With next year’s event avoiding any talk of independence, Ian Swanson examines the pros and cons of airing the big debate.
It’s an intriguing question: how would Robert Burns have voted in next year’s referendum? Would the bard have boldly backed independence or decided it was wiser to stick with the Union?
Broadcaster Mark Stephen and singer Gill Bowman raise the issue in their Fringe show, Robert Burns Votes for Scotland, though Stephen quickly pointed out the matter is pretty academic.
He said: “I know the Scottish Government has given the vote to 16 and 17-year-olds, but I think they might draw the line at enfranchising the dead.”
He also goes on to argue that Burns wrote so much during his lifetime that it is possible to find something in his works to back up almost any point of view in the debate. Not much help there, then, for the undecided voter.
But at least the topic is being aired. Sir Jonathan Mills, director of the Edinburgh International Festival, has made it clear he is not planning to make independence or the referendum central to his programme for next year, even though the Festival will be happening just a few weeks before the big day.
Instead, he plans to focus the 2014 Festival on the twin themes of the 100th anniversary of the start of the First World War and the Glasgow Commonwealth Games.
Sir Jonathan insists the Festival is not a “political apparatus” and does not propose “a particular manifesto”, though no-one was suggesting it was or should do.
He also argues his chosen themes allow plenty of scope to explore ideas such as nationalism and nationhood.
But as the world’s eyes turn to Scotland ahead of the historic decision, it will seem strange to many that the international event which Capital is most famous for has chosen to avoid the subject.
And playwright David Greig fairly pointed out that the very decision not to feature the referendum could itself be seen as a reinforcement of the status quo.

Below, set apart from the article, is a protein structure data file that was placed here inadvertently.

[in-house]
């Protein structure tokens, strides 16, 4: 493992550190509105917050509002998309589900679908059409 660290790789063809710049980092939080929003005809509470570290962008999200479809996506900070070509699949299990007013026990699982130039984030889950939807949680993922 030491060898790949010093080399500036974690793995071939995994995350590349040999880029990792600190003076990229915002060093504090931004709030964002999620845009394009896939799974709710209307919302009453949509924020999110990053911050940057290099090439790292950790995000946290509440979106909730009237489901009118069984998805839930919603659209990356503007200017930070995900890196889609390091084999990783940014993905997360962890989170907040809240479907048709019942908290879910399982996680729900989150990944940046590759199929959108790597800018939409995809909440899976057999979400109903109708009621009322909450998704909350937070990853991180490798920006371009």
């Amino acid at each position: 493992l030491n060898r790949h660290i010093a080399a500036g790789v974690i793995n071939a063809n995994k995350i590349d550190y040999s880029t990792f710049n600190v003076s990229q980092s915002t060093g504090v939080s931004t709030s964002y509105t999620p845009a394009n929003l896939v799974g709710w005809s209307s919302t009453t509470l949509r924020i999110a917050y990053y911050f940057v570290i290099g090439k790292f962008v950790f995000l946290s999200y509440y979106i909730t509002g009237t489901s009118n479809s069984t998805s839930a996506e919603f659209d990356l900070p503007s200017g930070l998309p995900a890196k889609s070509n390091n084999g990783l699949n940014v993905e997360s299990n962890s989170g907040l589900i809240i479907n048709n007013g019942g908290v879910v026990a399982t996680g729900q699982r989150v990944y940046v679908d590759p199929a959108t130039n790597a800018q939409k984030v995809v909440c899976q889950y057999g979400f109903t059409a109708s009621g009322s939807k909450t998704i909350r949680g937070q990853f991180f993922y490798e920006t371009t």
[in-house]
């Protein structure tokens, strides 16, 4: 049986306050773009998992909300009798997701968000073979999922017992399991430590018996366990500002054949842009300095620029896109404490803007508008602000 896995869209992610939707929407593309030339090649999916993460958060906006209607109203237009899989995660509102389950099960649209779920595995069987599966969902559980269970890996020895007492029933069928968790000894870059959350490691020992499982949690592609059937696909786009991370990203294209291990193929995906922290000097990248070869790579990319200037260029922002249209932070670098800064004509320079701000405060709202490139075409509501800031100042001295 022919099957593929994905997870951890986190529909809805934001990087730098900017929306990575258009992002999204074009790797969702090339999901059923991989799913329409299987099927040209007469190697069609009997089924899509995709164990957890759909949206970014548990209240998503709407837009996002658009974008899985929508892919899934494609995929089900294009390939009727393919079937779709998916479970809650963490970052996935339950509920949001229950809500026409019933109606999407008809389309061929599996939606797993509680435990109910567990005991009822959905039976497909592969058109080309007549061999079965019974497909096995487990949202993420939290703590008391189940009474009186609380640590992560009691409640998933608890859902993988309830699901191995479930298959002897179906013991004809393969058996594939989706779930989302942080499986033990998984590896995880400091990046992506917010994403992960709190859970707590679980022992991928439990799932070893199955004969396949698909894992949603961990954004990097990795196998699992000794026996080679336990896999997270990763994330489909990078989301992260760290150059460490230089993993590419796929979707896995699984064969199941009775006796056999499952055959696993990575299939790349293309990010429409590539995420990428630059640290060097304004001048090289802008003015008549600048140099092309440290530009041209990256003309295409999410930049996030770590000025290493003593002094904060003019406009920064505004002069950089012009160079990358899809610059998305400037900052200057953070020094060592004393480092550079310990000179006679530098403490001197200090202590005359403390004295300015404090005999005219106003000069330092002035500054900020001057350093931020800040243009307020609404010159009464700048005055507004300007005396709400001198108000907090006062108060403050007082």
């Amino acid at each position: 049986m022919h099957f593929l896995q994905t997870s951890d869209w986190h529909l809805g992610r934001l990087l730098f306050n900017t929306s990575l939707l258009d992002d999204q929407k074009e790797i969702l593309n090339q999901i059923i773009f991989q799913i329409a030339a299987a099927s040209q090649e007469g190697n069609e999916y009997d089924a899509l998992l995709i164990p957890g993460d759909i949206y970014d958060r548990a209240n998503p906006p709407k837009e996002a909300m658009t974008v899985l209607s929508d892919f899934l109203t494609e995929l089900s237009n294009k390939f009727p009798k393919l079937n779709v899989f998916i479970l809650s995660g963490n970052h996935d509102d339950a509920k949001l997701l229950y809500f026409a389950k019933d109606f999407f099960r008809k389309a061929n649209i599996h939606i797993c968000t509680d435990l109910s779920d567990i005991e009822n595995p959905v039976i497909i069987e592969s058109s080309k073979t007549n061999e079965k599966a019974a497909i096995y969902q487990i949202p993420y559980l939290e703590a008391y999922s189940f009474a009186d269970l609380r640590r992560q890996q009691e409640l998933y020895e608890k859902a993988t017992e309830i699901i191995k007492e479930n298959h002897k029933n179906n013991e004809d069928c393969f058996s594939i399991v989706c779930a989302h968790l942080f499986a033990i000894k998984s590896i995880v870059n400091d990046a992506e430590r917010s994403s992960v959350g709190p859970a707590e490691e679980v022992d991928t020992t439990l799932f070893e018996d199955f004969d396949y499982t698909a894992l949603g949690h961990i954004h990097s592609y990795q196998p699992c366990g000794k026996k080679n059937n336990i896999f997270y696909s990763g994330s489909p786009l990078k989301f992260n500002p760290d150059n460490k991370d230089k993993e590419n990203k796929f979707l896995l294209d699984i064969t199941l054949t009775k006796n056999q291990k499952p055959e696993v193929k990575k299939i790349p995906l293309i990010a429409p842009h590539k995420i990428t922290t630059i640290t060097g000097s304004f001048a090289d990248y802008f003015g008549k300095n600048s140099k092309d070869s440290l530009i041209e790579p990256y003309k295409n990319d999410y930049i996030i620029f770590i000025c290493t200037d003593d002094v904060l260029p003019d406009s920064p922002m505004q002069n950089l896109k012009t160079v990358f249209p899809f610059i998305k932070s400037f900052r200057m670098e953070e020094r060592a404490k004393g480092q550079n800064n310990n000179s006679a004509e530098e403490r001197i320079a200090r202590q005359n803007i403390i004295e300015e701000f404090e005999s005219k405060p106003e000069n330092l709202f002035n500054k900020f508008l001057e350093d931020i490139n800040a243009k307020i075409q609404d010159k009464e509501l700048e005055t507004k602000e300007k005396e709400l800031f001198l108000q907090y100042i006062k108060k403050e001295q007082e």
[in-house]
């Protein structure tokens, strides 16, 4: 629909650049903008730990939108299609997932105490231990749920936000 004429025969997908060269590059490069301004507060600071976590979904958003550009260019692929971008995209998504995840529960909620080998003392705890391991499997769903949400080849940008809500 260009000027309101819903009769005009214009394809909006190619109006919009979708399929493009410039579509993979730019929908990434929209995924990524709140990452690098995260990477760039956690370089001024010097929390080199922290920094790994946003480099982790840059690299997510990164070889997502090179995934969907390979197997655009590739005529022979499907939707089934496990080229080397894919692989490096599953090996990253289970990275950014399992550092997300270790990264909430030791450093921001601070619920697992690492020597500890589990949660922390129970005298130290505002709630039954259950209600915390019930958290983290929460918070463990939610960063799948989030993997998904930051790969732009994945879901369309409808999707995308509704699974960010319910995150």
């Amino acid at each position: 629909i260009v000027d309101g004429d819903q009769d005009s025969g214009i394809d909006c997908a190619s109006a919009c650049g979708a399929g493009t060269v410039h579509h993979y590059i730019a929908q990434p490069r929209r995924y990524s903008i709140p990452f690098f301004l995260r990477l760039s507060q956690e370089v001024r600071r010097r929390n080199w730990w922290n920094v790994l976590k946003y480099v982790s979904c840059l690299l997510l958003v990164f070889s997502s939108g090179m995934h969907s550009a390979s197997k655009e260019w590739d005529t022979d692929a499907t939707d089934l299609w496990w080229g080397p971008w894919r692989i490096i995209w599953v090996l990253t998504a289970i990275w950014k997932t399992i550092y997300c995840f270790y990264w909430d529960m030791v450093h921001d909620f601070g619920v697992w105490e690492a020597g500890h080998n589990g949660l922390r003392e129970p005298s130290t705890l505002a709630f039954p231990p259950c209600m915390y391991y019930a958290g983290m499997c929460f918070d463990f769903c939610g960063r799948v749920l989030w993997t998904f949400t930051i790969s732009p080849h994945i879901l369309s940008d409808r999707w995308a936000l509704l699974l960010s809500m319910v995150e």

Critics have suggested the experience of staging the National Theatre of Scotland’s Caledonia play at the 2010 Festival might have persuaded Sir Jonathan he is better to avoid political hot potatoes. Many Nationalists disliked the play – about the disastrous Darien scheme in the 17th century when Scotland tried to establish a colony in Panama – but others saw it as a timely reminder of the dangers of naive optimism and ill-thought-out adventures.
One pro-independence campaigner eager to see the referendum addressed in next year’s Festival programme nevertheless admits it would be difficult for those trying to do so, saying: “By that time it will be getting a bit tense and unfriendly.”
But theatre and the arts are no strangers to controversy and no doubt there are plenty writers, actors and producers keen to help tackle the question of Scotland’s future.
In contrast to Sir Jonathan, Nick Barley, director of the Edinburgh International Book Festival, has said he believes his event has an “absolutely crucial” role to play in the debate.
“We will go there emphatically,” he declared. “Our job is to discuss things that matter, and for me to ignore the referendum would be the wrong thing to do.”
Away from the Festival, the National Theatre of Scotland is already planning two new plays that focus on the identity of Scotland and its future.
Whatever anyone’s views on independence, the referendum is a momentous decision and it is only right it should be explored to the full.